Response to Peary’s Review:
David Lean’s adaptation of Noel Coward’s popular play is a uniquely comic look at life-after-death, one which makes good use of marital insecurities. Never before has a deceased wife caused so much trouble for the woman who has replaced her! As Peary notes, Harrison’s ego is inevitably stroked when he realizes he has two women fighting over him; despite his henpecked consternation, there’s a part of him that’s downright tickled. However, the highlight of the film is undoubtedly Margaret Rutherford as the sincere but trouble-making medium, Madame Arcati: from the moment she appears onscreen, riding her bicycle down the street with a satisfied grin on her face, she is enchanting, giving a strong and memorable character performance. Watch for the plot twists — things suddenly take an interesting turn — and then another…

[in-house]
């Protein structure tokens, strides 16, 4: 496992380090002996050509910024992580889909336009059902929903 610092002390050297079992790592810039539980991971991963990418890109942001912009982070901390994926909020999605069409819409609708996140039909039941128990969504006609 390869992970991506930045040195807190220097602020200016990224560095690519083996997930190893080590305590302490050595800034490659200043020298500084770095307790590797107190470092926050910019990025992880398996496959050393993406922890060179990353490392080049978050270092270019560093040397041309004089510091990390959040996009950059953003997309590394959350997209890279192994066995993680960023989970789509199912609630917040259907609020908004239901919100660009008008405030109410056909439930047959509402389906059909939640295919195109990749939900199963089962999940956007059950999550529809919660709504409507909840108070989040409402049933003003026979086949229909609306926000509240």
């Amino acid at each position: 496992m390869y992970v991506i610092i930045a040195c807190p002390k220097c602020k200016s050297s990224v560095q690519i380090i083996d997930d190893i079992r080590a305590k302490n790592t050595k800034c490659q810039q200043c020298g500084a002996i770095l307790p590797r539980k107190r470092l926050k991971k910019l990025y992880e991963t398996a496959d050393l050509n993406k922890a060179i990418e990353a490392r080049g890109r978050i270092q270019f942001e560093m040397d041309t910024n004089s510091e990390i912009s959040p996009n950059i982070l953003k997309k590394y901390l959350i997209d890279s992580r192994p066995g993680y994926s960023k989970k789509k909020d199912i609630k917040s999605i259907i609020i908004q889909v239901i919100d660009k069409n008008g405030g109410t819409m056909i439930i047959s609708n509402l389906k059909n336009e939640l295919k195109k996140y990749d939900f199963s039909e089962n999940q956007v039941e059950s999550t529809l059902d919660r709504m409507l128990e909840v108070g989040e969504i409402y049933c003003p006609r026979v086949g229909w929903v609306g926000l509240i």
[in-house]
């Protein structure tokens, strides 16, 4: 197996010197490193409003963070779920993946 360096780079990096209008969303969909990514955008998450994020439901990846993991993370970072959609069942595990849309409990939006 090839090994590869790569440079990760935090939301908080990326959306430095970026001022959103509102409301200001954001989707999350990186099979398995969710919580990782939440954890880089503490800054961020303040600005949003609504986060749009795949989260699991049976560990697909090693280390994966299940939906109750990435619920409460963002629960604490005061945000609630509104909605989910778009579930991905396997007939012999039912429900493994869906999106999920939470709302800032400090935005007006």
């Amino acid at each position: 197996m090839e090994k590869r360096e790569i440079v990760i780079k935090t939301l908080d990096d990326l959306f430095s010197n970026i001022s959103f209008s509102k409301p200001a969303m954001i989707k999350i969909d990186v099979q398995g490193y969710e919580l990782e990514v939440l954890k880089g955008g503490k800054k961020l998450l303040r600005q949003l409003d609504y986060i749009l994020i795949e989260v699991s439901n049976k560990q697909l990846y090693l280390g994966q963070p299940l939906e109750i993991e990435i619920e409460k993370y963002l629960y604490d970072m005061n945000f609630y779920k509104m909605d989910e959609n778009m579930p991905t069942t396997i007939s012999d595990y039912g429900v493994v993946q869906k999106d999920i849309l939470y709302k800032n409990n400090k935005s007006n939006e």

Redeeming Qualities and Moments:
- Margaret Rutherford’s outstanding performance as the irrepressible Madame Arcati
- Jacqueline Clarke as Edith, the bewildered maid who plays an unexpectedly important role in affairs
- The unusual but effective ghost makeup
Yes, simply for Rutherford’s performance.